West Virginia Mountaineers

West Virginia Mountaineers Football History

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Mountaineer athletic history dates back to a blustery fall day in 1891 when a less-than-well-organized group of University students gathered in a cow pasture outside of town to take on Washington & Jefferson in a new sport called football.

Baseball and basketball soon followed and many other diverse sports -- from boxing and wrestling to volleyball and
West Virginia football historysoccer -- have been a part of the Old Gold and Blue over the years. Today, the West Virginia University Department of Intercollegiate Athletics sponsors 16 athletic teams and former Mountaineers number in the thousands and live throughout the world.

This web site is designed to help prospective student-athletes become better acquainted with West Virginia University athletics.

Mountaineer Traditions

Old Gold and Blue

West Virginia University�s official school colors were adopted by the school�s upperclassmen in 1890, according to West Virginia University: A Pictorial History, 1867-1979. The color choices were taken from the West Virginia state seal. The correct reference to West Virginia University�s color scheme is Old Gold and Blue, not Blue and Gold.

The Mountaineer

One of the most beloved of all West Virginia athletic traditions, The Mountaineer first appeared at WVU sporting events during the 1936-37 school year. The Mountaineer is selected each year by the Mountain, the school�s prestigious senior honorary. The Mountaineer�s costume is tailored to fit each winner, and male Mountaineers customarily grow beards during their tenure to go along with a coonskin cap and a rifle.

School Fight Song

Hail West Virginia!
It's West Virginia, it's West Virginia,
The pride of every Mountaineer,
Come on you old grads, join with us young lads.
It's West Virginia now we cheer!
Rah! Rah! Rah!
Now is the time boys to make a big noise.
No matter what the people say,
For there is naught to fear, the gang's all here,
So hail West Virginia, hail.

Take Me Home, Country Roads

West Virginia adopted nationally known recording artist John Denver as one of its own following his May, 1971 release of the hit single �Take Me Home, Country Roads.� Denver was on hand to dedicate new Mountaineer Field in 1980, and �Country Roads� has proudly become a game-day anthem at Mountaineer Field.

�The Pride of West Virginia�

Throughout its 100-year history, the Mountaineer Marching Band has evolved into an active, high-spirited organization with great tradition. The esprit de corps of the group, its tradition of excellence in performance, and the enthusiastic audience response to the sight and sound of the 350-plus member band have made it recognized throughout the nation as one of America�s truly great marching bands. West Virginia�s pre-game arrangement has been a Mountaineer Field fixture for more than 30 years.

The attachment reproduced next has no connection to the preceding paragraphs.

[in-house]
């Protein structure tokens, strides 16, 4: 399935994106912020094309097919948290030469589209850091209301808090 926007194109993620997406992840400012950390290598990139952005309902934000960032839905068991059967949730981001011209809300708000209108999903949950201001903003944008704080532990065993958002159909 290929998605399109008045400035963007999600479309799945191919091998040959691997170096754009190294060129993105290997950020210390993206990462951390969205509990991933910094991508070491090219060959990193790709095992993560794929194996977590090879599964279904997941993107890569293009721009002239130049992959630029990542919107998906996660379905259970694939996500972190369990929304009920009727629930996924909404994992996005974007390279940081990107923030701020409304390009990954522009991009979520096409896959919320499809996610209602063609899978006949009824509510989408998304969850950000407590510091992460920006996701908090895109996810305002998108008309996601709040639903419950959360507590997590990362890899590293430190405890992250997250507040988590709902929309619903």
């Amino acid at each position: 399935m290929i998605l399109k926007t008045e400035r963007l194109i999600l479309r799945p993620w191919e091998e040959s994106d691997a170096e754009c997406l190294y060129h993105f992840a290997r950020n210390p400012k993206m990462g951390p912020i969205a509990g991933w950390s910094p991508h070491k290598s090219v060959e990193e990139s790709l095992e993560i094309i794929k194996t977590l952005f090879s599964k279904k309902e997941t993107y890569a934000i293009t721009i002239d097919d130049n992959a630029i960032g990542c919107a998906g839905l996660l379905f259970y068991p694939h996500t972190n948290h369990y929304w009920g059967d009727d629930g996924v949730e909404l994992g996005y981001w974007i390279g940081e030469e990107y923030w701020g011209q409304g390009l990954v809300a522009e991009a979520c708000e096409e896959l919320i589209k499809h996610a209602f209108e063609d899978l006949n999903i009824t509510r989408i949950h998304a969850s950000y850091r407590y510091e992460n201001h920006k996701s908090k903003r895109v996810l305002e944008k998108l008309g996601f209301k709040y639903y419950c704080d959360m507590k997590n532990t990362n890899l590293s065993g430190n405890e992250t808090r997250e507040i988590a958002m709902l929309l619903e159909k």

The Formation of the State

The signature formation of �The Pride of West Virginia� is the creation of the state near the end of �Country Roads.� Football game days come alive when �The Pride� takes on the shape of West Virginia during �Hail West Virginia� and marches end zone to end zone to the delight of Mountaineer fans.

The Flying WV

One of the most popular items to emerge from the Don Nehlen era of Mountaineer football was the �Flying WV�, which has since been adopted by the University as the school�s official logo. It is copyrighted and manufacturers must obtain a license for its use. Since its creation more than 20 years ago, the �Flying WV� has become one of the most recognizable marks in college sports.

The Backyard Brawl

West Virginia�s annual football and basketball games with Pitt are referred to as �The Backyard Brawl� because of the close proximity of the two schools. West Virginia University and the University of Pittsburgh have been playing football games for 94 straight years, representing the nation�s 14th oldest football rivalry. The two basketball teams have played 163 times since 1904.

Roll out the carpet!

One of college basketball�s great traditions was introduced by Fred Schaus at West Virginia University in 1955. It was during that time that Schaus and Mountaineer supporter Alex Mumford came up with the idea of rolling out an elaborate gold and blue carpet for the Mountaineer players to run out on during pregame warm-ups. In addition, Mountaineer players warmed up with a special gold and blue painted basketball.

West Virginia University continued this tradition during the George King era until it was interrupted in the late 1960s. Former Mountaineer player Gale Catlett reintroduced the carpet when he returned to West Virginia in 1978, and it has since become the highlight of pregame introductions at the WVU Coliseum.

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